Twenty, if not more, journalists ran after the 48-year-old mother of three, forming a group around her around and asking friendly questions, like “How are you?” and “How’s everything?” as President Susilo Bambang Yudhoyono, Bank Indonesia Governor Darmin Nasution, Finance Minister Agus Martowardojo and other ministers of the Second United Indonesia Cabinet walked past.

Sri Mulyani, nick named the "iron lady" and widely recognized as a tough figure of integrity, answered softly, “I’m well, I’m well. I arrived [in Bali] just last night. All is well. Thank you.”

"I'm just glad to be back among all of you," Mulyani said. She declined to comment further.

When asked if she had met the President prior to the opening ceremony, Sri Mulyani answered, “I [met the President] earlier this morning. We met him with other delegates.”

Mulyani is scheduled to meet Yudhoyono again later at 9 p.m. local time at the Intercontinental Hotel, where Yudhoyono and members of the Bakrie family are staying.

The children of Aburizal Bakrie, Anindya and Ardi, as well as top executives from the Bakrie Group business empire, have been seen at the hotel since Thursday.

Aburizal, the chairman of the powerful Golkar Party and the family's chief patron, is scheduled to arrive at the hotel today, according to sources at the Presidential Palace.

Aburizal is touted to have been behind Mulyani's exit from Cabinet early last year. Rumors suggested Aburizal's strained ties with Mulyani were  a result of the impact of her policies on the Bakrie empire.

Speculation emerged surrounding the departure of Sri Mulyani, a University of Indonesia-graduate, that her acceptance of a prestigious job at the World Bank had been ordered by Yudhoyono and was non-negotiable.

Sri Mulyani: ethics, integrity should never be compromised

The Jakarta Post, Jakarta | Sat, 11/27/2010 10:02 AM

Former finance minister Sri Mulyani Indrawati says that ethics and integrity are values public officials should never compromise.

“I believe that gripping tightly ethics and integrity is an uncompromised requisite [for public officials],” Sri Mulyani said in her written speech being delivered during the book launch titled Mengapa Sri Mulyani (Why Sri Mulyani) in Jakarta on Friday evening.

Sri Mulyani said that Indonesia should learn to uphold ethics that put the public good in the top priority.

“It [Indonesia] needs to develop policies that hold responsible of the public in its nation building efforts,” she was quoted by Metrotvnews.com.

She added that compassion and persistence are other valued principles to develop for a country to move forward and gain respect.

Sri Mulyani, well known for her impeccable integrity in bureaucratic reform and international experience, has resigned in May to take the World Bank managing director post hot on the heels of a political crisis which centers on the House of Representatives’ demand for legal measures against Sri Mulyani and Vice President Boediono in connection with the Bank Century bailout in November 2008.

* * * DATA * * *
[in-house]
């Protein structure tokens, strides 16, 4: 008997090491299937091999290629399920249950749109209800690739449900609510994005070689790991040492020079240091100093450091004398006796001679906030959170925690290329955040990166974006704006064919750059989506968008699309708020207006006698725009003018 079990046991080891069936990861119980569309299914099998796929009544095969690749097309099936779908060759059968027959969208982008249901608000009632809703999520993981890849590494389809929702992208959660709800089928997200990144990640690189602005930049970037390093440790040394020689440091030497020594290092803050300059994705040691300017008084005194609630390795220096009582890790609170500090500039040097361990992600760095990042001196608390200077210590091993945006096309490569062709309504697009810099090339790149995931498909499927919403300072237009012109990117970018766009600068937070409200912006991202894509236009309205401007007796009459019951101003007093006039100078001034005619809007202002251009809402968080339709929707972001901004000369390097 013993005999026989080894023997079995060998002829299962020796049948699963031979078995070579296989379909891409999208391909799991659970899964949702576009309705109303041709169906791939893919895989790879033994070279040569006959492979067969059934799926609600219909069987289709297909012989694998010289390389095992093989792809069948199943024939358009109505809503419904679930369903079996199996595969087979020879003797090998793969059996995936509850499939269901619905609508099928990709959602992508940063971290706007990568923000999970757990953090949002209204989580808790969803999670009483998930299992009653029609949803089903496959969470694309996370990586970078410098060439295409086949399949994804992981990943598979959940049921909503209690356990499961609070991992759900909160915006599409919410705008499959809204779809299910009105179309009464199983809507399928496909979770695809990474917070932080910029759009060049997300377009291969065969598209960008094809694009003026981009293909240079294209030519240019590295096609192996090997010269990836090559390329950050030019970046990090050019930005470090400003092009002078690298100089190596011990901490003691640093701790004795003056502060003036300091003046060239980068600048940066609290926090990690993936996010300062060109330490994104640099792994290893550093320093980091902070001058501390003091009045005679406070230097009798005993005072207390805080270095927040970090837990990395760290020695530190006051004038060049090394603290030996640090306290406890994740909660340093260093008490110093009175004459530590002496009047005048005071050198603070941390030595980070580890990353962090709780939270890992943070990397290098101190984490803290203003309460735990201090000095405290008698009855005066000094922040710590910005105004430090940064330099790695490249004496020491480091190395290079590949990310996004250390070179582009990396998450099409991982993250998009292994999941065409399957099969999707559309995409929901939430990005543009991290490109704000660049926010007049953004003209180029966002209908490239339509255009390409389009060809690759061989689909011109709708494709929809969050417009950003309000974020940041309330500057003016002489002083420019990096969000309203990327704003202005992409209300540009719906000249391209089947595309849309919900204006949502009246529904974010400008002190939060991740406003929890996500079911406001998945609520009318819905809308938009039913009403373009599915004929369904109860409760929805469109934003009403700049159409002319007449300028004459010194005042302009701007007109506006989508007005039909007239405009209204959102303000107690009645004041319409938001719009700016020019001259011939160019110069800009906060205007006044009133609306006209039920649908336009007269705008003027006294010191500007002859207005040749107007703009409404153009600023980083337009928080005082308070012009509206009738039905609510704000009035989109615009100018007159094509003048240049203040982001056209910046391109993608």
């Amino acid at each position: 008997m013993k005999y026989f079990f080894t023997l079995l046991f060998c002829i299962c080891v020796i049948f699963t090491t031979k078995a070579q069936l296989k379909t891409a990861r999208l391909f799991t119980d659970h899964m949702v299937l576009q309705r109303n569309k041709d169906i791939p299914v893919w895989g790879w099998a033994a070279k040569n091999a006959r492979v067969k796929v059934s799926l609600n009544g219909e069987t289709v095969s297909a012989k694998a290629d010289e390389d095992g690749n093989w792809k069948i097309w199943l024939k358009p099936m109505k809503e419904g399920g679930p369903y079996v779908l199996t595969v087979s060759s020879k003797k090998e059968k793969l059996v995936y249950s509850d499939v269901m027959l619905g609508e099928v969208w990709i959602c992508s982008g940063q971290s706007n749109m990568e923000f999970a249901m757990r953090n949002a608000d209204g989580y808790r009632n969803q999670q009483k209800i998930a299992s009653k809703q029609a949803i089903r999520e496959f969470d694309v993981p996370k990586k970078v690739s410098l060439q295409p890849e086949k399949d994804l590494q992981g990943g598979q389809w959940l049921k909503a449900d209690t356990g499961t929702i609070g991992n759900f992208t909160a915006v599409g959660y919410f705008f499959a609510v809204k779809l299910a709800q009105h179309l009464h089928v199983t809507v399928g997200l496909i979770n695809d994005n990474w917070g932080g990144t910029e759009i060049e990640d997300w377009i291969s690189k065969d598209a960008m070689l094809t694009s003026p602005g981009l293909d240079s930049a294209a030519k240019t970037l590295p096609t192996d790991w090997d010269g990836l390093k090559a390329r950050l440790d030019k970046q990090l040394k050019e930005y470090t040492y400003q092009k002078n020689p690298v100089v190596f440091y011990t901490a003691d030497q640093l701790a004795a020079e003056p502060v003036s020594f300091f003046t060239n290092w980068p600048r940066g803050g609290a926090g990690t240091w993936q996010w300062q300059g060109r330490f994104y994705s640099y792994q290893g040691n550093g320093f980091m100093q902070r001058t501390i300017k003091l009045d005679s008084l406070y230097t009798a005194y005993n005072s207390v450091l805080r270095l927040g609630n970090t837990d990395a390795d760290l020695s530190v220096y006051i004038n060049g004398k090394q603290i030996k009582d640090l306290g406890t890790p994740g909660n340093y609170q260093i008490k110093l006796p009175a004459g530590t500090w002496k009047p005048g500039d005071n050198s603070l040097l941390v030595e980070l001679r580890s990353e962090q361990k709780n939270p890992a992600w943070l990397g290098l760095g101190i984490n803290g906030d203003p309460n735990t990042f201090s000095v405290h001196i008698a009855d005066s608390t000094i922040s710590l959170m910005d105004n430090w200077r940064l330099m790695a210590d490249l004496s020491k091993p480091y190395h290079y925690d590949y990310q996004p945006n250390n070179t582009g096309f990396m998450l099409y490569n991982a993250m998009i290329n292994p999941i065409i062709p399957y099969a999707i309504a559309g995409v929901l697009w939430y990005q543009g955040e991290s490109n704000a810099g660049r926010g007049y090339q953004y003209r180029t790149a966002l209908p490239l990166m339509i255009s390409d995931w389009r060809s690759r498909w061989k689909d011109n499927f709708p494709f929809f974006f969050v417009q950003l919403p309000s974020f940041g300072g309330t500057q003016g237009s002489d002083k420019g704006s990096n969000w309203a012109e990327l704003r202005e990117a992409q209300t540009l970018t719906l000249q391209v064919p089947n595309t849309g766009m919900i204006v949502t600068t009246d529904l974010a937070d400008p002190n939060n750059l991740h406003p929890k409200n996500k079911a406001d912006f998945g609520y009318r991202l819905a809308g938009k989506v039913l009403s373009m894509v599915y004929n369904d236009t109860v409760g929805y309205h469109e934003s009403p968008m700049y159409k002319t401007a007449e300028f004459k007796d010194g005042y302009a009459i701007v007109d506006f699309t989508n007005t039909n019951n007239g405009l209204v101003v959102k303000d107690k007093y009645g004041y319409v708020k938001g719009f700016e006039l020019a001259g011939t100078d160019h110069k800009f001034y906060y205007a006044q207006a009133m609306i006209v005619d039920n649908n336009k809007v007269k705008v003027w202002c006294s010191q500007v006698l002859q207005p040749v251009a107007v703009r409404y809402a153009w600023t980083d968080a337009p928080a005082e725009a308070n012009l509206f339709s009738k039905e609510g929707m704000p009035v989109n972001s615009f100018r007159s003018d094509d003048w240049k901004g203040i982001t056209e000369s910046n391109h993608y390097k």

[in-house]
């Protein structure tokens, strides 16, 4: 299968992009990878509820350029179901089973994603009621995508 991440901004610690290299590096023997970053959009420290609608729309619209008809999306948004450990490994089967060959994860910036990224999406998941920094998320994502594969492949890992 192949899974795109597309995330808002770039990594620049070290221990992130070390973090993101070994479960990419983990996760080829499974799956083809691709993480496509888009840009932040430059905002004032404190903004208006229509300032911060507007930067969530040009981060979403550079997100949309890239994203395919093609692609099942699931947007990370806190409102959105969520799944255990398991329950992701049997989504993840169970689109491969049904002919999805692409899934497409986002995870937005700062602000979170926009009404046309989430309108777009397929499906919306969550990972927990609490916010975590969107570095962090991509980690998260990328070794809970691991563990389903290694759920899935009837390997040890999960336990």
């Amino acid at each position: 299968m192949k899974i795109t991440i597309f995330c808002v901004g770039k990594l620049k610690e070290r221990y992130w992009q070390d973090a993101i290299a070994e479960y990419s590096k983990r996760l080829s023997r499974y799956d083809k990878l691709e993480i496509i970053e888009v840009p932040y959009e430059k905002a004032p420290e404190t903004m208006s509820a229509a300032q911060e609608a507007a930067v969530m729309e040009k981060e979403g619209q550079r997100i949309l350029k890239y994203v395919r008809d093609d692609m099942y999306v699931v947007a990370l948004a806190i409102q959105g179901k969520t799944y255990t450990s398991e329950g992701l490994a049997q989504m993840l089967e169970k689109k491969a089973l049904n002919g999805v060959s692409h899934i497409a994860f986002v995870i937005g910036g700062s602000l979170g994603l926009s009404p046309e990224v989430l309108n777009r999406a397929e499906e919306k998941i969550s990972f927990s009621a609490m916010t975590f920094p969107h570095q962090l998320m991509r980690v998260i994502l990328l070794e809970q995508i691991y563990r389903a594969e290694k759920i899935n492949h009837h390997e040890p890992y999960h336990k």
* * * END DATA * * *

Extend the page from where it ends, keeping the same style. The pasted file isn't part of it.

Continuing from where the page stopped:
Bank Indonesia Suspends Sales of 3-Month Debt in Bid to Cool Hot Funds

Jakarta Globe, Dion Bisara & Muhamad Al Azhari | November 10, 2010

Jakarta. The central bank temporarily stopped selling three-month debt papers on Wednesday, a move analysts said was meant to minimize chances of a sudden reversal of “hot money” that has been flooding in.

Bank Indonesia temporarily stopped selling three-month
debt papers on Wednesday. (Bloomberg Photo/Dimas
Ardian)
Analysts and even former Finance Minister Sri Mulyani Indrawati, now a managing director at the World Bank, were concerned about the possibility of asset bubbles forming in the financial markets, especially as quantitative easing by the United States may funnel even more hot money into the economy.

Possible moves, she said, could include tying up funds for as long as a year to lessen the risk of hot money leaving the country.

Bank Indonesia and the Finance Ministry previously hinted that they believed foreign inflows remained manageable.

But on Wednesday, the day when the central bank usually holds its regular auction of debt papers, it decided to “temporarily” stop selling three-month debt papers, known as SBIs.

Instead, it offered investors six- and nine-month papers and one- and two-month term deposits.

The move, according to Difi A Djohansyah, a bank spokesman, was “aimed to shift excess liquidity into a longer tenor of papers.”

The central bank introduced term deposits, an instrument to absorb excess liquidity, in July. Unlike SBIs, such instruments are not tradeable in the secondary market, which analysts say discourages speculators.

“I think Bank Indonesia wants to reduce the burden of the open market operations by limiting the funds in SBIs,” said Eric Alexander Sugandi, an economist with Standard Chartered Bank.

But he said he was not convinced Wednesday’s move would slow down capital inflows, “because global liquidity is very ample right now. Though it would reduce the risk of a sudden reversal in the short term, and make investors consider a longer-term investment in government or corporate bonds, or in the stock market.”

The bank has recently shown concern over possible capital outflows.

BI last week also proposed a holding period for investors who buy government bonds, but did not elaborate.

In July it changed the auction from a weekly to a monthly event and imposed a one-month holding period for SBIs in a bid to lock in the funds for longer periods.

The surge in foreign cash has boosted the nation’s balance of payments surplus in the third quarter this year.

Indonesia posted a surplus of $7 billion in the three months ended in September, compared with $5.4 billion recorded in the second quarter, central bank data shows.

The nation’s foreign exchange reserves rose to $91.8 billion at the end of October from $86.5 billion a month before.

An analyst said the surplus underscored the shift in funds from countries with slow economic growth and low returns on assets to fast-growing emerging markets like Indonesia .

“Portfolio investments to Indonesia mounted to a staggering $6.1 billion, which is close to the figure in the first quarter of 2010. By our estimates, inflows into SBIs may have contributed 40 percent of that figure.